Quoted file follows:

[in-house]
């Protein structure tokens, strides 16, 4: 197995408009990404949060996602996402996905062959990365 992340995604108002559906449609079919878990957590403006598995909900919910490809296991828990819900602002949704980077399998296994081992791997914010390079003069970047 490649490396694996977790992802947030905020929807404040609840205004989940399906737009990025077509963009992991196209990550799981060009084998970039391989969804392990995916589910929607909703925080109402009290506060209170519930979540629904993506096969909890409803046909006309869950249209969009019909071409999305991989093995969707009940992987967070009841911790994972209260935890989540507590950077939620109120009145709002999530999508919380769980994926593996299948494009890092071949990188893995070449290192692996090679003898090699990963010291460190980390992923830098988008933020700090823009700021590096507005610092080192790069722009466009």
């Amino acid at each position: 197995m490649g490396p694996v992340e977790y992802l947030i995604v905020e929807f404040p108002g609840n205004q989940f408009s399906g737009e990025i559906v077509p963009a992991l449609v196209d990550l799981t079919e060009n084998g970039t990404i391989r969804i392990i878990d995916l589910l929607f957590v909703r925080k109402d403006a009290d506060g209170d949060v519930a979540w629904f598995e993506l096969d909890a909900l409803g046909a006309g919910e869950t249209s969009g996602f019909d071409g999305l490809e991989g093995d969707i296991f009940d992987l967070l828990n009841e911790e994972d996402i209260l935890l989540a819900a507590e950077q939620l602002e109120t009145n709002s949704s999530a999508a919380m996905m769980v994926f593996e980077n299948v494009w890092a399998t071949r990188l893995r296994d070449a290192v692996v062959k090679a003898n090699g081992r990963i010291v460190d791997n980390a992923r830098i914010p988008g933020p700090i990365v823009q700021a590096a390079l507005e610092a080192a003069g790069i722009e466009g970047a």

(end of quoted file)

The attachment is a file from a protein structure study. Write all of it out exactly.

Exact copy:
[in-house]
């Protein structure tokens, strides 16, 4: 197995408009990404949060996602996402996905062959990365 992340995604108002559906449609079919878990957590403006598995909900919910490809296991828990819900602002949704980077399998296994081992791997914010390079003069970047 490649490396694996977790992802947030905020929807404040609840205004989940399906737009990025077509963009992991196209990550799981060009084998970039391989969804392990995916589910929607909703925080109402009290506060209170519930979540629904993506096969909890409803046909006309869950249209969009019909071409999305991989093995969707009940992987967070009841911790994972209260935890989540507590950077939620109120009145709002999530999508919380769980994926593996299948494009890092071949990188893995070449290192692996090679003898090699990963010291460190980390992923830098988008933020700090823009700021590096507005610092080192790069722009466009």
């Amino acid at each position: 197995m490649g490396p694996v992340e977790y992802l947030i995604v905020e929807f404040p108002g609840n205004q989940f408009s399906g737009e990025i559906v077509p963009a992991l449609v196209d990550l799981t079919e060009n084998g970039t990404i391989r969804i392990i878990d995916l589910l929607f957590v909703r925080k109402d403006a009290d506060g209170d949060v519930a979540w629904f598995e993506l096969d909890a909900l409803g046909a006309g919910e869950t249209s969009g996602f019909d071409g999305l490809e991989g093995d969707i296991f009940d992987l967070l828990n009841e911790e994972d996402i209260l935890l989540a819900a507590e950077q939620l602002e109120t009145n709002s949704s999530a999508a919380m996905m769980v994926f593996e980077n299948v494009w890092a399998t071949r990188l893995r296994d070449a290192v692996v062959k090679a003898n090699g081992r990963i010291v460190d791997n980390a992923r830098i914010p988008g933020p700090i990365v823009q700021a590096a390079l507005e610092a080192a003069g790069i722009e466009g970047a």